The John Day City Council approved increasing the base rates for water and sewer for single-family residences by $1 at their Jan. 22 meeting.

The combined base rate for water and sewer for single-family homes is $85. The rates increase by $1 each year in order to build up a capital improvement fund for the city’s water and sewer systems.

The resolution for the water rate increase also clarifies language describing the city’s billing practices for past-due notices and shut-off procedures to more accurately reflect current practices, City Manager Nick Green told the council in his agenda report.

Water service could be discontinued if an account is not paid within 30 days following the statement due date. Two late-payment notices will be mailed, with the final notice at least 24 hours prior to disconnection.

Customers will be charged a $25 posting fee for the mailed notices. Water will not be turned back on until all charges are paid in full, including a $20 turn-on fee for connection during normal business hours or a $35 fee during other hours.

The resolution for the sewer rate increase also updates Canyon City’s monthly payments in 2019 from $5,612 per month to $5,873.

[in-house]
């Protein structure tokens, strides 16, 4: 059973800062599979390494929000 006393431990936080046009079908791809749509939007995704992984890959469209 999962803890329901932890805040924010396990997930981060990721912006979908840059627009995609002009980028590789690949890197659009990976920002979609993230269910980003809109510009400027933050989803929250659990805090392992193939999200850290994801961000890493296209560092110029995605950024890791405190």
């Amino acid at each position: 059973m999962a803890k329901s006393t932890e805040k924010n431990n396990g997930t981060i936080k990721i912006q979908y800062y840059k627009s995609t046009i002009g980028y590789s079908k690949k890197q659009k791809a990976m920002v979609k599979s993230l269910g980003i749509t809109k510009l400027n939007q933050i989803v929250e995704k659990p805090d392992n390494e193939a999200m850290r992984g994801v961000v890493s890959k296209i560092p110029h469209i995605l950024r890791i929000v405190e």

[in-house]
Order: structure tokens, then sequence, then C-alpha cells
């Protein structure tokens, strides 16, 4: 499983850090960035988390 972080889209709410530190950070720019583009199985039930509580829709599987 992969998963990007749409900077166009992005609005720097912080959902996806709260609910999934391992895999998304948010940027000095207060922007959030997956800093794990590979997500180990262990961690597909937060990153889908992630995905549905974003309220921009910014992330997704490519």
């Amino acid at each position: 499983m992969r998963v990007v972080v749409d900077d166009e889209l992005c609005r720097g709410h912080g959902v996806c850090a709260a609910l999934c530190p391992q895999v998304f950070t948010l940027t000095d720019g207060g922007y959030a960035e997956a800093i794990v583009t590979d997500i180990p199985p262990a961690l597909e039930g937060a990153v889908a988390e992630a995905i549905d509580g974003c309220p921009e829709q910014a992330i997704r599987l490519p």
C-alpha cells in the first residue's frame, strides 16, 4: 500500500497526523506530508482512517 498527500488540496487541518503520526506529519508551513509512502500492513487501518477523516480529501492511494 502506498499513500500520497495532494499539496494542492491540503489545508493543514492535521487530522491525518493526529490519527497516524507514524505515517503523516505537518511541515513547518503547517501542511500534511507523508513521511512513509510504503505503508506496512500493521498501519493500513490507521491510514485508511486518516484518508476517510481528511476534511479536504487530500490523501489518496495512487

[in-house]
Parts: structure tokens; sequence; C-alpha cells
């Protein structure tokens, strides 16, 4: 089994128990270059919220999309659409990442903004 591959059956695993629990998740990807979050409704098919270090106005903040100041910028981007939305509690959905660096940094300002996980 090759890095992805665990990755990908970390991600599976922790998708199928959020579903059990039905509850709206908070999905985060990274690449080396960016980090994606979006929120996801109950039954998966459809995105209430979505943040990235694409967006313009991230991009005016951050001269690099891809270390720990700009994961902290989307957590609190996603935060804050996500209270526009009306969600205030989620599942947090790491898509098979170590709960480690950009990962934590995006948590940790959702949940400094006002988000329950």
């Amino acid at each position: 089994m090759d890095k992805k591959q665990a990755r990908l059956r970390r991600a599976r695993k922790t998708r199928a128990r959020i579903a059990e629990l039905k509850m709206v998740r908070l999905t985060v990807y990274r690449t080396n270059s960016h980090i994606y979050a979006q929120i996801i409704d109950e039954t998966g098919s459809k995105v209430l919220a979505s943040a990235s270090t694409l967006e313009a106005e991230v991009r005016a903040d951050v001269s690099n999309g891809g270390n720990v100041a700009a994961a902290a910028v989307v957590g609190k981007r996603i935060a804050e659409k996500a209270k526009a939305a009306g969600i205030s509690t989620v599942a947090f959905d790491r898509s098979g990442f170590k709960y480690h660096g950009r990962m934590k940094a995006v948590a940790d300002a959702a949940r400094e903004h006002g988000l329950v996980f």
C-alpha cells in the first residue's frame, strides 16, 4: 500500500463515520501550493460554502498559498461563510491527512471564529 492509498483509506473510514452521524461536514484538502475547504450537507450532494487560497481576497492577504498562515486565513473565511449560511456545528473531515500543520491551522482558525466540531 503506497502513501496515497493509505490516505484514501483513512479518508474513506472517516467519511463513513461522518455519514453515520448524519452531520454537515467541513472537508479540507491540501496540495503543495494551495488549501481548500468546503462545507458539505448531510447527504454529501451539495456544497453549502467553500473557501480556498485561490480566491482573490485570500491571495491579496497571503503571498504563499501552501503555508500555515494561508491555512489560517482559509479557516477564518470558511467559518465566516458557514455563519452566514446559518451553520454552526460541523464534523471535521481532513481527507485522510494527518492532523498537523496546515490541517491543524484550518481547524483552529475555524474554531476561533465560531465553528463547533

Green told the council that preliminary cost analysis for the proposed sewer treatment project found that overall costs increase by about 6 percent per year while the sewer rate increases by about 2 percent.

The city’s plan is to make up for that difference by increasing the number of sewer customers by attracting new residents — through the home-building incentive program and other economic development projects — and by increasing city revenue through its greenhouse project.

Construction of the greenhouses at the former Oregon Pine mill site was delayed by state construction plan reviewers, but work on foundation forms had started just before the recent snowfall. Plans call for developing the former mill site into the Innovation Gateway project.

In other city council news, Green noted that the consoles for the 911 dispatch center at the John Day Fire Hall were expected soon, and the dispatchers will move from the John Day City Hall to the fire hall in February or early March.

Councilor Steve Schuette reported that, during a recent meeting, the Intergovernmental Council that oversees the new Grant County Emergency Communications Agency agreed to donate a 20-year-old heat pump at the city hall to the city.

The IGC will retain ownership of the emergency generator at city hall but allow the city to use it if they will do the necessary maintenance, Schuette said.

Richard Hanners is a reporter for the Blue Mountain Eagle. He can be contacted at rick@bmeagle.com or 541-575-0710.

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